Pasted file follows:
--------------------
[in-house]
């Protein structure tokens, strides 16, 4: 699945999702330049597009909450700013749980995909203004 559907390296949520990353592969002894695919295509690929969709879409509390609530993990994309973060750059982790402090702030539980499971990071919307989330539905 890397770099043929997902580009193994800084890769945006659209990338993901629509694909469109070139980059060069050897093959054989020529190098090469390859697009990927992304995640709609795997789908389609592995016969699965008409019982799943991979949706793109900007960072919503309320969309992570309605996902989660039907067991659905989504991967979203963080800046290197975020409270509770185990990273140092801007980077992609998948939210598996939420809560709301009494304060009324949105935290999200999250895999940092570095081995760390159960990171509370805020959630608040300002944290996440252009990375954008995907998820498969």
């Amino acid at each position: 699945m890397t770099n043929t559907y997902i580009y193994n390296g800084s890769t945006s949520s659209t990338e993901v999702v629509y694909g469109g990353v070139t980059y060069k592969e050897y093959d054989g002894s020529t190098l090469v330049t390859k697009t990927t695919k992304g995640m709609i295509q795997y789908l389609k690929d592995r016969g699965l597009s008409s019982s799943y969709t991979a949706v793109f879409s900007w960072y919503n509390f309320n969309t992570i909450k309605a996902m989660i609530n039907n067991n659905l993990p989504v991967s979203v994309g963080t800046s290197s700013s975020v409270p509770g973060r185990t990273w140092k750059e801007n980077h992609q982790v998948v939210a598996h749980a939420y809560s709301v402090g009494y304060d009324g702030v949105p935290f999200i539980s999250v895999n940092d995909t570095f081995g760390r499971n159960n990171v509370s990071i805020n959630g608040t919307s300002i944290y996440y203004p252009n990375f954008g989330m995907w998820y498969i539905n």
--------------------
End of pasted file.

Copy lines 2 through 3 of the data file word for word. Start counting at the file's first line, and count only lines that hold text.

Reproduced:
């Protein structure tokens, strides 16, 4: 699945999702330049597009909450700013749980995909203004 559907390296949520990353592969002894695919295509690929969709879409509390609530993990994309973060750059982790402090702030539980499971990071919307989330539905 890397770099043929997902580009193994800084890769945006659209990338993901629509694909469109070139980059060069050897093959054989020529190098090469390859697009990927992304995640709609795997789908389609592995016969699965008409019982799943991979949706793109900007960072919503309320969309992570309605996902989660039907067991659905989504991967979203963080800046290197975020409270509770185990990273140092801007980077992609998948939210598996939420809560709301009494304060009324949105935290999200999250895999940092570095081995760390159960990171509370805020959630608040300002944290996440252009990375954008995907998820498969």
């Amino acid at each position: 699945m890397t770099n043929t559907y997902i580009y193994n390296g800084s890769t945006s949520s659209t990338e993901v999702v629509y694909g469109g990353v070139t980059y060069k592969e050897y093959d054989g002894s020529t190098l090469v330049t390859k697009t990927t695919k992304g995640m709609i295509q795997y789908l389609k690929d592995r016969g699965l597009s008409s019982s799943y969709t991979a949706v793109f879409s900007w960072y919503n509390f309320n969309t992570i909450k309605a996902m989660i609530n039907n067991n659905l993990p989504v991967s979203v994309g963080t800046s290197s700013s975020v409270p509770g973060r185990t990273w140092k750059e801007n980077h992609q982790v998948v939210a598996h749980a939420y809560s709301v402090g009494y304060d009324g702030v949105p935290f999200i539980s999250v895999n940092d995909t570095f081995g760390r499971n159960n990171v509370s990071i805020n959630g608040t919307s300002i944290y996440y203004p252009n990375f954008g989330m995907w998820y498969i539905n």